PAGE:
Wednesday, July 18, 2018
Friends-of-blog Bradley Areheart (Tennessee) and Jessica Roberts (Houston) have just posted on SSRN their superb piece, The Future of Genetic Privacy, which is forthcoming next year in the Yale Law Journal. This excellent piece examines the Genetic Information Nondiscrimination Act and the importance of privacy during the era of big data. The abstract is below:
How should we measure a law’s success? Congress frequently outlines its reasons for enacting legislation. But what if a statute fails to accomplish its articulated purpose but serves another—more important—end? The Genetic Information Nondiscrimination Act (GINA) has faced significant criticism since passing in 2008. Commentators have dismissed the law as ill-conceived, unnecessary, and ineffective. However, on GINA’s ten-year anniversary, we argue that while GINA has failed to fulfill its purpose of improving attitudes toward genetic testing, it has achieved unanticipated success as an employee privacy statute. In the era of big data, protections for employee privacy are more pressing than protections against genetic discrimination. Instead of failed legislation, GINA is a blueprint for future employment laws.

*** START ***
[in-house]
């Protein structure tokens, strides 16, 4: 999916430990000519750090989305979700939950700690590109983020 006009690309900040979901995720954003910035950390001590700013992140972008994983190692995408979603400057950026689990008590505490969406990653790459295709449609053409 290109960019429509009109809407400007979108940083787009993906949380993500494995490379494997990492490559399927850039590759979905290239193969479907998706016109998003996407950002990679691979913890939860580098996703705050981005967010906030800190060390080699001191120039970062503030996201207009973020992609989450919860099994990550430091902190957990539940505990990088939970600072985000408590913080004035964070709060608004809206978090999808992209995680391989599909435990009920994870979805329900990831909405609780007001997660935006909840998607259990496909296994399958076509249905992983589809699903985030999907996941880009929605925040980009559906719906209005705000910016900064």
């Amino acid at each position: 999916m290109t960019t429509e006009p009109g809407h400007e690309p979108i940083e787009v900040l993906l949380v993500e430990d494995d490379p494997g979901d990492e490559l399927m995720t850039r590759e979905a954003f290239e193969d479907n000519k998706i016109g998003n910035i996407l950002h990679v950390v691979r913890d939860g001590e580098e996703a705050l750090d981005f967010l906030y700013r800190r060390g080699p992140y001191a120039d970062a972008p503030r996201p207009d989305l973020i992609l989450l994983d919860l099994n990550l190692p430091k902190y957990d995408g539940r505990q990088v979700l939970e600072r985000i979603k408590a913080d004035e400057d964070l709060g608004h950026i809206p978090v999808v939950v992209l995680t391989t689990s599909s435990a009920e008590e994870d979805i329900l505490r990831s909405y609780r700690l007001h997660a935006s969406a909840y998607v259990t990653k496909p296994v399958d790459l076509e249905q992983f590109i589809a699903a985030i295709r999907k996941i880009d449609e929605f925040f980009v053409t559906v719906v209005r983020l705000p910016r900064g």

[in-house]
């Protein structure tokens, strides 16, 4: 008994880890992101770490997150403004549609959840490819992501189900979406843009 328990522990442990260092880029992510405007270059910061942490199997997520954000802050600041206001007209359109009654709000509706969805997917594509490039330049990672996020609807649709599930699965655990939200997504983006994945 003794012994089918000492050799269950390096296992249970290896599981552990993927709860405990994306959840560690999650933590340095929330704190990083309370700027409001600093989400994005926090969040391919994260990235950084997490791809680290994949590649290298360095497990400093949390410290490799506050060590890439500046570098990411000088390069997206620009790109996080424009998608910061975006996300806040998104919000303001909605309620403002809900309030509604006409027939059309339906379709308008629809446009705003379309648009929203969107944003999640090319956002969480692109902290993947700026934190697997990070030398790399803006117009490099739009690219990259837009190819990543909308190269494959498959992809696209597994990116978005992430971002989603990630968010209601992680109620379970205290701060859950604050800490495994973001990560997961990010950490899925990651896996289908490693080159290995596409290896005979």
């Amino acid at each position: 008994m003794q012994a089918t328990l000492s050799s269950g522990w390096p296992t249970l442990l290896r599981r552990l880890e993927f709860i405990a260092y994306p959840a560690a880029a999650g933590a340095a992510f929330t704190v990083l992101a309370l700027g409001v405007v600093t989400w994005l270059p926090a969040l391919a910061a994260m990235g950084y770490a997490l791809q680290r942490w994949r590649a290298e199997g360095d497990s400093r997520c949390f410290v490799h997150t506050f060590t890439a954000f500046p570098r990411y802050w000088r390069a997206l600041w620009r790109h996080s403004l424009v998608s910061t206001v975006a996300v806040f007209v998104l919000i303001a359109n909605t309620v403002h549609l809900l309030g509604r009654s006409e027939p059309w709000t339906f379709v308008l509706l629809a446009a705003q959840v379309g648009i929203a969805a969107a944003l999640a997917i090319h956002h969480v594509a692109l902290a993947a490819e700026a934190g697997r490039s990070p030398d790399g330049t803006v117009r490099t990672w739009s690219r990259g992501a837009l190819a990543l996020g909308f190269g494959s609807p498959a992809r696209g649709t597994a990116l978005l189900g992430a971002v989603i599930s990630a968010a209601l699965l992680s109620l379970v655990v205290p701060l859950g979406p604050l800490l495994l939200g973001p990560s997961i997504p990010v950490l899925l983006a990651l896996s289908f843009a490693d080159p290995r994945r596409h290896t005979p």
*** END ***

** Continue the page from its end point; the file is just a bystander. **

Congratulations to Jessica and Bradley on their wonderful work, and I recommend that everyone add this great article to their summer reading list!